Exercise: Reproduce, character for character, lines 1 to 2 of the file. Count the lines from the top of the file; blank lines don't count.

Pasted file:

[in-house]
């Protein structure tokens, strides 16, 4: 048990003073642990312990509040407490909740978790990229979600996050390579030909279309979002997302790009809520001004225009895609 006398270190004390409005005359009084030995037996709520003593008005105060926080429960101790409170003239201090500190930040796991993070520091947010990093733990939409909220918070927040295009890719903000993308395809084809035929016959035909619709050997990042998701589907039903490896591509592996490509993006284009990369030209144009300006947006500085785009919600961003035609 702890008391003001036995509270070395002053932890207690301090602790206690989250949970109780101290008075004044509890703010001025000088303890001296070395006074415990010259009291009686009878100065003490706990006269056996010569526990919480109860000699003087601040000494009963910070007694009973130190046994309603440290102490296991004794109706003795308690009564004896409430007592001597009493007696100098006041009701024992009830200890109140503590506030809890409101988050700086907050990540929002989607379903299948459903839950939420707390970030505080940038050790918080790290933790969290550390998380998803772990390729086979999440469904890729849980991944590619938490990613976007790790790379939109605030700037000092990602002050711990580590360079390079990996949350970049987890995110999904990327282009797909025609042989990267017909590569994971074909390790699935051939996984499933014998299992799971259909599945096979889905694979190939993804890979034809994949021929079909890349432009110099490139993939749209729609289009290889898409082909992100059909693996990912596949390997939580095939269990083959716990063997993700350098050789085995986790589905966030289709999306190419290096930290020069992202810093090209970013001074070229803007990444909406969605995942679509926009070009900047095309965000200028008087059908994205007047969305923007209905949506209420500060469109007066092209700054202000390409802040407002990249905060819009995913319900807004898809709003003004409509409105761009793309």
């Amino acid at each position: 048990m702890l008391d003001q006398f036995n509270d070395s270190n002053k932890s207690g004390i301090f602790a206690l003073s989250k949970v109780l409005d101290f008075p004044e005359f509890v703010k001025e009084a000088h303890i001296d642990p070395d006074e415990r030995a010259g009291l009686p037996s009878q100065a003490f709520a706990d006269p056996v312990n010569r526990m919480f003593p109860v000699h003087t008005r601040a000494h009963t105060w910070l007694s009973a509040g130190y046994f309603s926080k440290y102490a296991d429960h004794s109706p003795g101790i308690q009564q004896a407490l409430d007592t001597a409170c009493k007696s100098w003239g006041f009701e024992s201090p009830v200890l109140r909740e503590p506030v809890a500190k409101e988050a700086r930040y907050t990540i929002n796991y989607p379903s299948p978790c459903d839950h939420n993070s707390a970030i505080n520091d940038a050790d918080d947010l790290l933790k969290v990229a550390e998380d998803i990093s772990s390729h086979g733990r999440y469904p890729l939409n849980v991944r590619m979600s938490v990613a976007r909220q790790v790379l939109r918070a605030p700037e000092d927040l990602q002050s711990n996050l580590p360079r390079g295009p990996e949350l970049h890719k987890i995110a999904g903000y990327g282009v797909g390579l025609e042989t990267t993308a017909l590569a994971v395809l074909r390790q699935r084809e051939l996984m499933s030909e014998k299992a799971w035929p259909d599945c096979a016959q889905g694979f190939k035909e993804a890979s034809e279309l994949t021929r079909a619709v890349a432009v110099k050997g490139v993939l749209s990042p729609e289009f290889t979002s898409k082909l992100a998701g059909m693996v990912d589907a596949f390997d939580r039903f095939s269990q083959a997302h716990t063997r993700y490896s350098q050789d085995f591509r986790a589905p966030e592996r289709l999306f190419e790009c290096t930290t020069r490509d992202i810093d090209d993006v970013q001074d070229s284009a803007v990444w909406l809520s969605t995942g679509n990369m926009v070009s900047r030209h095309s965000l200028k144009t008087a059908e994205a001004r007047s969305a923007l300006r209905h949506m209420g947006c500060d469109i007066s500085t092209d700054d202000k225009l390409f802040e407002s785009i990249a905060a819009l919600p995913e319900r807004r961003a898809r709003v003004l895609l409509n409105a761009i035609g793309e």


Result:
[in-house]
């Protein structure tokens, strides 16, 4: 048990003073642990312990509040407490909740978790990229979600996050390579030909279309979002997302790009809520001004225009895609 006398270190004390409005005359009084030995037996709520003593008005105060926080429960101790409170003239201090500190930040796991993070520091947010990093733990939409909220918070927040295009890719903000993308395809084809035929016959035909619709050997990042998701589907039903490896591509592996490509993006284009990369030209144009300006947006500085785009919600961003035609 702890008391003001036995509270070395002053932890207690301090602790206690989250949970109780101290008075004044509890703010001025000088303890001296070395006074415990010259009291009686009878100065003490706990006269056996010569526990919480109860000699003087601040000494009963910070007694009973130190046994309603440290102490296991004794109706003795308690009564004896409430007592001597009493007696100098006041009701024992009830200890109140503590506030809890409101988050700086907050990540929002989607379903299948459903839950939420707390970030505080940038050790918080790290933790969290550390998380998803772990390729086979999440469904890729849980991944590619938490990613976007790790790379939109605030700037000092990602002050711990580590360079390079990996949350970049987890995110999904990327282009797909025609042989990267017909590569994971074909390790699935051939996984499933014998299992799971259909599945096979889905694979190939993804890979034809994949021929079909890349432009110099490139993939749209729609289009290889898409082909992100059909693996990912596949390997939580095939269990083959716990063997993700350098050789085995986790589905966030289709999306190419290096930290020069992202810093090209970013001074070229803007990444909406969605995942679509926009070009900047095309965000200028008087059908994205007047969305923007209905949506209420500060469109007066092209700054202000390409802040407002990249905060819009995913319900807004898809709003003004409509409105761009793309």